Interview with an International Entrepreneur


Oduntan Oyefuga is ambitious. She lives in South Africa, runs a business in Nigeria and works in a full time job. She mentioned that out of Nigeria comes her largest customer patronage. Oduntan shares from her entrepreneurship journey and how the political uncertainties affect her business. #Party in a Pack ( Enjoy! 

TO: Oduntan, at what point during your transition- from working at PWC London, to relocating to South Africa, and now working in Governance and Compliance- did ‘Party in a Pack’ come together?

OD: The idea came to me while on holiday with my brother and his family. I had noticed how sometimes mothers (and fathers) find it difficult to put an unforgettable party pack together for their child’s party. My sister in-law encouraged me to turn the idea into a business, and so ‘Party in a Pack’ was born!


TO: How long have you been in business?

OD: I have been running ‘Party in a Pack’ for close to four years. The business has passed the teething stage; we have a strong customer base and reliable suppliers.


TO: Was it difficult starting?

OD: I had lots of support from friends and family, and from one of our ‘Party in a Pack’ initiative’s (Ebunoluwa), which is the Santa Shoebox Nigeria project for the less privileged children. We also received some support from partner companies but other than that no support has been received from other regulatory bodies or organisations in Nigeria.


TO: What challenges are affecting the growth of your business today?

OD: I would say the exchange rate keeps fluctuating, which affects the prices we have quoted on our website. Secondly, getting items into Nigeria has been very difficult, because of the cost of delivery from other countries into Nigeria. The market is also flooded with cheap imitations of children’s party gifts, which make our products appear over-priced. Lastly, the on-going political mayhem has stalled our orders over the past few weeks. The business culture in Nigeria and the economic instability amid other ethical issues have a direct impact on supply and demand.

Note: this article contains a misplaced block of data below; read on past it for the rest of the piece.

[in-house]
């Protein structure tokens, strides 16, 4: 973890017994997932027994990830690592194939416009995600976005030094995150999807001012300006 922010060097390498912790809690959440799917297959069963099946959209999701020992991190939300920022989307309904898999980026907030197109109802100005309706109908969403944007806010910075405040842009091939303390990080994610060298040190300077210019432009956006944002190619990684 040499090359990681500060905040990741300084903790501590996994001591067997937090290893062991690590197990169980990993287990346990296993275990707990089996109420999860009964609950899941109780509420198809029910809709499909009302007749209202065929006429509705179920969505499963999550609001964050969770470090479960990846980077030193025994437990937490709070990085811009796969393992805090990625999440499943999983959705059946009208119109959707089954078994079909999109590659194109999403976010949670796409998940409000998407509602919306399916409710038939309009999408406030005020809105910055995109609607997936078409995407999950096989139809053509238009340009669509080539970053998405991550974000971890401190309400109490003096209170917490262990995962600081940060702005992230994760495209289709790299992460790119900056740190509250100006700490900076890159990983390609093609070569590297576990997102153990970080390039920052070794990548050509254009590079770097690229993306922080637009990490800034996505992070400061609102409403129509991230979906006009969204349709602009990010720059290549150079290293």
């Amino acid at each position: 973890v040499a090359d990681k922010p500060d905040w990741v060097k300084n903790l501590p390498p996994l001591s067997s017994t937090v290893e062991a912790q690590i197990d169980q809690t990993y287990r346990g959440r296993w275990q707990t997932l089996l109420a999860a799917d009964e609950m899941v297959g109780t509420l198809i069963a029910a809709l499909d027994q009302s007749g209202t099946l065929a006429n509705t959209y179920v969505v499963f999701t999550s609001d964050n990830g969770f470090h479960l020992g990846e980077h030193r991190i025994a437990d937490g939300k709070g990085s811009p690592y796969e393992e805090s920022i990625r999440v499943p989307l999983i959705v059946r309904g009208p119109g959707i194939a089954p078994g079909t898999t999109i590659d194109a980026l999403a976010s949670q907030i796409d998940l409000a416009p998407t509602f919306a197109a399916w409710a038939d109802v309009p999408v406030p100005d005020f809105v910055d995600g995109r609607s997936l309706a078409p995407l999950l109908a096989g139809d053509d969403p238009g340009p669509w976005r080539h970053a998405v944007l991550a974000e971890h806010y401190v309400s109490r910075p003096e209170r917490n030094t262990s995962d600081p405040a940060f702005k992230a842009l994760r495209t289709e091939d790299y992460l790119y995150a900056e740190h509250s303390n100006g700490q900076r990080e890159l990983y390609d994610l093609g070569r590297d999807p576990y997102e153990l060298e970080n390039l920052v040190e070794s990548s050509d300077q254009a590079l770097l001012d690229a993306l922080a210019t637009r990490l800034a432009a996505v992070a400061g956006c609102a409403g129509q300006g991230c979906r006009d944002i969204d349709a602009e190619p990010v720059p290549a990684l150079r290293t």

TO: The comparison of nascent entrepreneurs in Nigeria and Ghana indicates that SA may have a lot of catching up to do. Is it easy to start a business in SA and is it easy to grow one?

OD: South Africa has its challenges in relation to setting up a new business. From the regulatory and compliance perspective, the systems are in place. However the difficulty is growing the business. The market is quite saturated with other providers so one needs to build a client base and ensure that your products stand out.


TO: What is your growth trajectory for ‘Party in a Pack’? Is there a possible expansion to SA?

OD: Right now our main focus is really on marketing and publicity, with a focus on the Nigerian market. We do have a small client base in South Africa and the UK and we will continue to cater to any interest from these countries. However our focus is Nigeria for now, as Nigeria has our largest patronage.


TO: How do you monitor operations in Nigeria?

OD: We live in an age of technology where a lot is possible remotely. I am in touch with a lot of the clients by phone but I do have volunteers and family who help with putting the products together and delivering directly to the client. We are also able to monitor hits on the website, and monitor who reads the newsletter with various e-resources.


TO: One business mistake you learnt from?

OD: Promising an unrealistic deadline when shipping items from outside Nigeria. Anything can happen with the customs so be prepared!


TO: Thank you OD! It was lovely chatting with you.

OD: Thank you Titi, same here.

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Titilayo Obasanya isa Business Plan/SME Consultant. She is the founder of <a style=”color: blue;” href=”” target=”_blank”>StartUp Desk</a>. You can follow <a style=”color: blue;” href=””>@ttlayo_o</a> on Twitter or find her on <a style=”color: blue;” href=””>LinkedIn</a>.